However, large communities are also located throughout Europe – the UK, France, Belgium, Germany, China and Russia (BBC News, 2005). About 50 countries are said to consist of Muslim-majority population. Of them 62% live in Asia – namely India, Pakistan, Bangladesh and Indonesia. (BBC News, 2005). Only 20% of Muslims live in the Arab countries and the Middle East. From the non-Arab countries the largest Muslim-majority countries are Turkey and Egypt (BBC News, 2005). Green (2009) reports that approximately 87% - 90% of the Muslims are Sunni and the vast majority of the rest 10% - 13% are Shi’a.
2.) Describe the religious beliefs of the group as they relate to health related issues such as birth, death, illness, health, treatment, etc.. Also describe any religious rituals associated with health or illness practiced by the group.
For Muslims the most important aspect of their religious observation includes cleanliness. On the seventh day after the baby was born the head has been shaved. This ritual indicates that the child now is a servant of Allah (Islam, 2010).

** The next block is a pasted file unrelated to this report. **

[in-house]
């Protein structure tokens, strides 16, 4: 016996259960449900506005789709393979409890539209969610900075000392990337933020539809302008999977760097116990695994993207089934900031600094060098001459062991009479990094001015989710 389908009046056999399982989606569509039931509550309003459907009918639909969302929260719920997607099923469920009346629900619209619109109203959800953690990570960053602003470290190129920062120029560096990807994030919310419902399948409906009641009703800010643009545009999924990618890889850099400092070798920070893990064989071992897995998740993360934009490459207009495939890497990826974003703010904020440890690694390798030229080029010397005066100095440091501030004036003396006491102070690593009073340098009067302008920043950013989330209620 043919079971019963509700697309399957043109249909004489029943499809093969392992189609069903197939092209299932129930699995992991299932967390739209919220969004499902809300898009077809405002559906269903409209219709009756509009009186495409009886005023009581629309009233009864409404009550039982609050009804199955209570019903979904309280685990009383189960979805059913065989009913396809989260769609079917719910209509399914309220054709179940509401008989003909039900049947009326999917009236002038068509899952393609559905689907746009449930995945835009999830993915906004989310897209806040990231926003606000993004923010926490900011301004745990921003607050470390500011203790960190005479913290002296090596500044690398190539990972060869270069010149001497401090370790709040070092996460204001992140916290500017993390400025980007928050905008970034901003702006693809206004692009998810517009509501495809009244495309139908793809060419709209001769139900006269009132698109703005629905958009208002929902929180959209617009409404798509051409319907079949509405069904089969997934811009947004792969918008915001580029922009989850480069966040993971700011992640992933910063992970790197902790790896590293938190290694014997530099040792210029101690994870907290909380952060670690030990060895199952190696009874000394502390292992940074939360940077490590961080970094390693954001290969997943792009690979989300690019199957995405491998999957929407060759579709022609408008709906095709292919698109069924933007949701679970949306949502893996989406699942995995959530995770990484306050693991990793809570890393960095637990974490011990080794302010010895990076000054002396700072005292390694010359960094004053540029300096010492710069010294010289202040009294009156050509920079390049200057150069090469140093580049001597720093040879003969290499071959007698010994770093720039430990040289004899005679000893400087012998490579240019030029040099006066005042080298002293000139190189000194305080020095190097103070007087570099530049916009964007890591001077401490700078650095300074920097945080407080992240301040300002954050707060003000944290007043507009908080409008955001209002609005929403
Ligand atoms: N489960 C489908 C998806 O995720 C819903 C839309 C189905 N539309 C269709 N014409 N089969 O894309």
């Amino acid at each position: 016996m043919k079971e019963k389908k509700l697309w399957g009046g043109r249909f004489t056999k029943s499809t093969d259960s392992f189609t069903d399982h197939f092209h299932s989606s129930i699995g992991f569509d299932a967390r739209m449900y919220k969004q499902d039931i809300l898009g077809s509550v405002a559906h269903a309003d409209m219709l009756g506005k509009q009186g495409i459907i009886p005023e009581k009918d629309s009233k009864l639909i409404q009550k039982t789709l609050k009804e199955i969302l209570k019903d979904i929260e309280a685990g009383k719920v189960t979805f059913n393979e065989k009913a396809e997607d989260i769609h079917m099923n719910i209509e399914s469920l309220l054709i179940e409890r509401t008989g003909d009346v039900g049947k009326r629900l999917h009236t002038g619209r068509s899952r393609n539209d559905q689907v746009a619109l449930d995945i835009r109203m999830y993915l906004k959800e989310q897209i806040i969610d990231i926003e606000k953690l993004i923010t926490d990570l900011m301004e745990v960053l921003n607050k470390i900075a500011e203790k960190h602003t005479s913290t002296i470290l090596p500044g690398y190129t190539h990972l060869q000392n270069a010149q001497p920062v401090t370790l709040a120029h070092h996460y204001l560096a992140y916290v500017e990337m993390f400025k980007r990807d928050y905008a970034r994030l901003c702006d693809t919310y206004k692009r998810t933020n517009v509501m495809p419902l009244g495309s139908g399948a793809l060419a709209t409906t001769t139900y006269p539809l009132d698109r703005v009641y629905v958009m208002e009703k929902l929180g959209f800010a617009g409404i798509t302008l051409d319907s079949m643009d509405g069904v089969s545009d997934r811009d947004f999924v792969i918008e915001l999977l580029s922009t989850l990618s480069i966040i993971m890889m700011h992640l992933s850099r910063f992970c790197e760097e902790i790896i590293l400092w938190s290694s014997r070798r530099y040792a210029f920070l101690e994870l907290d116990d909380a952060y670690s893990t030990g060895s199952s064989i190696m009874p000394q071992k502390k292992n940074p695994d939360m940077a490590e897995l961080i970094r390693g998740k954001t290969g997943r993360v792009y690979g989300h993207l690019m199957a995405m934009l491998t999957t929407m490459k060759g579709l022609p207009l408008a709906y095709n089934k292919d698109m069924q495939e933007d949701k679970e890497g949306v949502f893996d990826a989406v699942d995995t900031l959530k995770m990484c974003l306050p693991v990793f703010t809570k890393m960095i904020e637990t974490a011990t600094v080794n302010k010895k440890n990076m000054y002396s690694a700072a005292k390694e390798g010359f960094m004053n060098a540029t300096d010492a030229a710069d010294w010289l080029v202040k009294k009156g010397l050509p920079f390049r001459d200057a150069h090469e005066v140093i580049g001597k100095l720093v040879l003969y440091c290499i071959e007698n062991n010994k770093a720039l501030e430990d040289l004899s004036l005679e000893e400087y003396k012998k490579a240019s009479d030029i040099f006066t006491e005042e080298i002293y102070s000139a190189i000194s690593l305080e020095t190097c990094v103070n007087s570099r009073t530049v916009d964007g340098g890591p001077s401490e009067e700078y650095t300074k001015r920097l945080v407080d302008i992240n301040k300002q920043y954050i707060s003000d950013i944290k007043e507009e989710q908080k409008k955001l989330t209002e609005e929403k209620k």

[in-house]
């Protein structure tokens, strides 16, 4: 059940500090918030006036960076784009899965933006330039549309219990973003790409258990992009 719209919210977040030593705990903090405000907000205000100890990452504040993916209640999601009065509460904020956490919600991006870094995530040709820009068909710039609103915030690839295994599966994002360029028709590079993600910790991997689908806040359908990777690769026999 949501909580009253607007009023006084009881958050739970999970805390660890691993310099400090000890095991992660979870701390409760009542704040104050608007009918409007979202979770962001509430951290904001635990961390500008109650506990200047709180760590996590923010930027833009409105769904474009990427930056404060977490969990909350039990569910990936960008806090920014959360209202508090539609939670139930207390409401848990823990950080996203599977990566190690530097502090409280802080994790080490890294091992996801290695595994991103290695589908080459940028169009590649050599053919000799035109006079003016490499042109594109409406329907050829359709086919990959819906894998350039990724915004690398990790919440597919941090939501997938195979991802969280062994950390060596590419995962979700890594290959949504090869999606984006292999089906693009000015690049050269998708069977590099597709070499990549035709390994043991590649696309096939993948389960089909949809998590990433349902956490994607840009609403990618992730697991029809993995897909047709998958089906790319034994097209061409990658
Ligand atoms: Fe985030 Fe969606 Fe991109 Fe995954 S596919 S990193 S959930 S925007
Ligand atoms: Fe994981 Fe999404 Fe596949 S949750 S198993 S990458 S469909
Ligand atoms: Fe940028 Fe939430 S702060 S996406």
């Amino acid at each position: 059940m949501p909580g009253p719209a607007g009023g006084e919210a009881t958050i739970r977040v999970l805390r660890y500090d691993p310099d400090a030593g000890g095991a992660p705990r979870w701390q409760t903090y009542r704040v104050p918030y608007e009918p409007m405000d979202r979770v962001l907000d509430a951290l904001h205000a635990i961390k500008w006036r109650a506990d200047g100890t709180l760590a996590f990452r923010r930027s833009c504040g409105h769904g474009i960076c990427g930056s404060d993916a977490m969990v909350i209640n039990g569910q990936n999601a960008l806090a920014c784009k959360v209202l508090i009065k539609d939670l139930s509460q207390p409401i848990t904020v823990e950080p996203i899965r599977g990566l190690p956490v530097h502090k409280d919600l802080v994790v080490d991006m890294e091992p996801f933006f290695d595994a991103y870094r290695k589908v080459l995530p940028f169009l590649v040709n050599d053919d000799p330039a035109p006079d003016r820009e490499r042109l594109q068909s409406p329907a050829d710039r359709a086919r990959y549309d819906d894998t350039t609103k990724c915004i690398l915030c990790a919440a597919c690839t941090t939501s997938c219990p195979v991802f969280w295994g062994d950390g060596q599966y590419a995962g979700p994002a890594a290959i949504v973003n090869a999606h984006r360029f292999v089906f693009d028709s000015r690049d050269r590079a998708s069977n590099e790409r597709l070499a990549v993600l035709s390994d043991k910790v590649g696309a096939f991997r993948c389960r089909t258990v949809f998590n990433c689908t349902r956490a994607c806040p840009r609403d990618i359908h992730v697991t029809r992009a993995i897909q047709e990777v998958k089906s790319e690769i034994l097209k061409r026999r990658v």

Other important fact concerning the healthcare of the Muslims is related to their daily diet. They are forbidden to consume pork or alcohol. In Muslim dietary there is a certain proportion that has to be observed one-third should be food, one-third water and one-third air. However, not many Muslims stick to this balance (Bilal, n.d.). Crane (2010) comments extensively the healthcare traditions in Muslims, though, she points out that there are many who do not leave in a Muslim majority country. According to Crane (2010) Muslims believe that there is a cure for every illness and besides general medicine they apply other alternative medications. Also blood transfusion and organ transplantation are acceptable, although this contradicts with the statement that there is a tradition of respect for the body